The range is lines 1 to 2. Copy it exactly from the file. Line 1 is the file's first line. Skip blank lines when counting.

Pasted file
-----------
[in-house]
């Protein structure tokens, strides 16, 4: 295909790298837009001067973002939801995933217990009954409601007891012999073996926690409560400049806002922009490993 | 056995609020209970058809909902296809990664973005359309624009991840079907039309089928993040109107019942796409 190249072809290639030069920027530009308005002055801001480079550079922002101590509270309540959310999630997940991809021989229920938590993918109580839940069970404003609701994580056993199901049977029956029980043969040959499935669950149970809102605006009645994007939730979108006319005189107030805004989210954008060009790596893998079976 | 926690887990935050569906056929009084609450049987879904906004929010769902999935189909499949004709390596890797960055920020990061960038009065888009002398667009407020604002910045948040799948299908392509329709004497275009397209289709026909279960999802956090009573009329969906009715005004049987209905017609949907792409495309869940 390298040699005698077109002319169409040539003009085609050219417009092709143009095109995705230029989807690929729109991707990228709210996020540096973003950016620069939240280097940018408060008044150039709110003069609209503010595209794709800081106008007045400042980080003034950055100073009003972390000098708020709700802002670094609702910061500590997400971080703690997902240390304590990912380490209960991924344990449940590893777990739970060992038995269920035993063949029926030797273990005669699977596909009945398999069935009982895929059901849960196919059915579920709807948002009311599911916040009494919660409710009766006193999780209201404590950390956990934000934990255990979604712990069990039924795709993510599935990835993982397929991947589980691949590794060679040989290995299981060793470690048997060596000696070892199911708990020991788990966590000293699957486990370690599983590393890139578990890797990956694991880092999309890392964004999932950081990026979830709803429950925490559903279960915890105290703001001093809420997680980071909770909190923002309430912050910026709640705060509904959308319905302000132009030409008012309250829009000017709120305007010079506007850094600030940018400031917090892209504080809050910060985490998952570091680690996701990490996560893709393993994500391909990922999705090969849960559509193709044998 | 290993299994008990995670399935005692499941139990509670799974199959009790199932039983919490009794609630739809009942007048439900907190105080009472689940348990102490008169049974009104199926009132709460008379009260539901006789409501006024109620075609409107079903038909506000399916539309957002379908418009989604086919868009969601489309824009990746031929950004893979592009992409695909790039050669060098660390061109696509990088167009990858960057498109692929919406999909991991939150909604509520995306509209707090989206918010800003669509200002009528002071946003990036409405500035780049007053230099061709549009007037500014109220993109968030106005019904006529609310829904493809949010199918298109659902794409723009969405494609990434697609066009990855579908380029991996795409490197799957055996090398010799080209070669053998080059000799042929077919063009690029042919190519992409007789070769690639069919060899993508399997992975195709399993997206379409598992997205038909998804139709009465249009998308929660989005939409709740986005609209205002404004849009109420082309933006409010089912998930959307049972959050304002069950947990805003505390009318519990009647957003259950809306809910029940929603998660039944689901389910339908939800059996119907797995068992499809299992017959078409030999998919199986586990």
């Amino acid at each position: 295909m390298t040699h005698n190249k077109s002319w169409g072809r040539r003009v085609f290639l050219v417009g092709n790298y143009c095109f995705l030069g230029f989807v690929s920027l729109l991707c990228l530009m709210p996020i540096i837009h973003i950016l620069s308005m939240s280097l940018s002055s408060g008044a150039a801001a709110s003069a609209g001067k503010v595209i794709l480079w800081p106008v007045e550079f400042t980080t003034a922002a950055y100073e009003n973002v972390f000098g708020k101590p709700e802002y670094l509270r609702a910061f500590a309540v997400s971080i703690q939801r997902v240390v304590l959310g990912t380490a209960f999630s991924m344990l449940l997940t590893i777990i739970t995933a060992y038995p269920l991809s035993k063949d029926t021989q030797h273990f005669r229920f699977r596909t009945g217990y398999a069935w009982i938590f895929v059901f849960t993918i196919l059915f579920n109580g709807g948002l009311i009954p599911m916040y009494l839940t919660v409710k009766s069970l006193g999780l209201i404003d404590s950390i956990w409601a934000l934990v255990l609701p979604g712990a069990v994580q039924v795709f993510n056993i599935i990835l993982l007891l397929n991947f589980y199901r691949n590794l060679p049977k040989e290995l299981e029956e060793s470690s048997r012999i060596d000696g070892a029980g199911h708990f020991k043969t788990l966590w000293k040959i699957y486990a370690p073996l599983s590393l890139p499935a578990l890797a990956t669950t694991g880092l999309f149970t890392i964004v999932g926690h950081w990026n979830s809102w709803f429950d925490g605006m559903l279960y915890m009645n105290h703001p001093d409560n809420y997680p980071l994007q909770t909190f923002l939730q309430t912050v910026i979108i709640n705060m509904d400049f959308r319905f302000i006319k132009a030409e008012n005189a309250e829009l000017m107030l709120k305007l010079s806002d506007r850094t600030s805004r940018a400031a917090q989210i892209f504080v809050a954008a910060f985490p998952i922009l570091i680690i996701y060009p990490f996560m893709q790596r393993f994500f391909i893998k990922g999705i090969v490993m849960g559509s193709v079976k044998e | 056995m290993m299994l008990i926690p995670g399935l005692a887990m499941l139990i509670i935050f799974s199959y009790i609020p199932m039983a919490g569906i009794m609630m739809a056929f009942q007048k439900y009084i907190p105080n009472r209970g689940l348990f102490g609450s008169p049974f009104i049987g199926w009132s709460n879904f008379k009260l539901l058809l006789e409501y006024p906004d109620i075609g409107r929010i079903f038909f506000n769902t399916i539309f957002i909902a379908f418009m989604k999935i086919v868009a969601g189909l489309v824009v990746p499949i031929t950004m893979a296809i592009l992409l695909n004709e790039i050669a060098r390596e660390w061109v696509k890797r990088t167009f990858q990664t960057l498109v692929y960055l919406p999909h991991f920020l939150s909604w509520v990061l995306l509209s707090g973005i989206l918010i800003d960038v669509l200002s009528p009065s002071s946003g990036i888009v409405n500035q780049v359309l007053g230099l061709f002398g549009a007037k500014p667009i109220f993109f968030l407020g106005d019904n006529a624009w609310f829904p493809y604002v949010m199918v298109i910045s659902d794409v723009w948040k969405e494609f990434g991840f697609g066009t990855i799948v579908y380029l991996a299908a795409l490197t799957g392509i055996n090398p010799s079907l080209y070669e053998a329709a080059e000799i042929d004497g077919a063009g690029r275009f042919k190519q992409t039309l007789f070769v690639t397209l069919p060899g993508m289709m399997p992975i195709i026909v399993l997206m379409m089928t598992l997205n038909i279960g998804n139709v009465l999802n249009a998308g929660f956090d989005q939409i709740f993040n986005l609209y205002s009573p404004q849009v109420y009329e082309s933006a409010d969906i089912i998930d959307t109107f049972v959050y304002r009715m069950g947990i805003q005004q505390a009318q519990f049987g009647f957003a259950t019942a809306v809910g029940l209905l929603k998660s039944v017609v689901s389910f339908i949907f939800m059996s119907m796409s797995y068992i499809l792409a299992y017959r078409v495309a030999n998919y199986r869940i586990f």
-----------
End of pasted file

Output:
[in-house]
């Protein structure tokens, strides 16, 4: 295909790298837009001067973002939801995933217990009954409601007891012999073996926690409560400049806002922009490993 | 056995609020209970058809909902296809990664973005359309624009991840079907039309089928993040109107019942796409 190249072809290639030069920027530009308005002055801001480079550079922002101590509270309540959310999630997940991809021989229920938590993918109580839940069970404003609701994580056993199901049977029956029980043969040959499935669950149970809102605006009645994007939730979108006319005189107030805004989210954008060009790596893998079976 | 926690887990935050569906056929009084609450049987879904906004929010769902999935189909499949004709390596890797960055920020990061960038009065888009002398667009407020604002910045948040799948299908392509329709004497275009397209289709026909279960999802956090009573009329969906009715005004049987209905017609949907792409495309869940 390298040699005698077109002319169409040539003009085609050219417009092709143009095109995705230029989807690929729109991707990228709210996020540096973003950016620069939240280097940018408060008044150039709110003069609209503010595209794709800081106008007045400042980080003034950055100073009003972390000098708020709700802002670094609702910061500590997400971080703690997902240390304590990912380490209960991924344990449940590893777990739970060992038995269920035993063949029926030797273990005669699977596909009945398999069935009982895929059901849960196919059915579920709807948002009311599911916040009494919660409710009766006193999780209201404590950390956990934000934990255990979604712990069990039924795709993510599935990835993982397929991947589980691949590794060679040989290995299981060793470690048997060596000696070892199911708990020991788990966590000293699957486990370690599983590393890139578990890797990956694991880092999309890392964004999932950081990026979830709803429950925490559903279960915890105290703001001093809420997680980071909770909190923002309430912050910026709640705060509904959308319905302000132009030409008012309250829009000017709120305007010079506007850094600030940018400031917090892209504080809050910060985490998952570091680690996701990490996560893709393993994500391909990922999705090969849960559509193709044998 | 290993299994008990995670399935005692499941139990509670799974199959009790199932039983919490009794609630739809009942007048439900907190105080009472689940348990102490008169049974009104199926009132709460008379009260539901006789409501006024109620075609409107079903038909506000399916539309957002379908418009989604086919868009969601489309824009990746031929950004893979592009992409695909790039050669060098660390061109696509990088167009990858960057498109692929919406999909991991939150909604509520995306509209707090989206918010800003669509200002009528002071946003990036409405500035780049007053230099061709549009007037500014109220993109968030106005019904006529609310829904493809949010199918298109659902794409723009969405494609990434697609066009990855579908380029991996795409490197799957055996090398010799080209070669053998080059000799042929077919063009690029042919190519992409007789070769690639069919060899993508399997992975195709399993997206379409598992997205038909998804139709009465249009998308929660989005939409709740986005609209205002404004849009109420082309933006409010089912998930959307049972959050304002069950947990805003505390009318519990009647957003259950809306809910029940929603998660039944689901389910339908939800059996119907797995068992499809299992017959078409030999998919199986586990």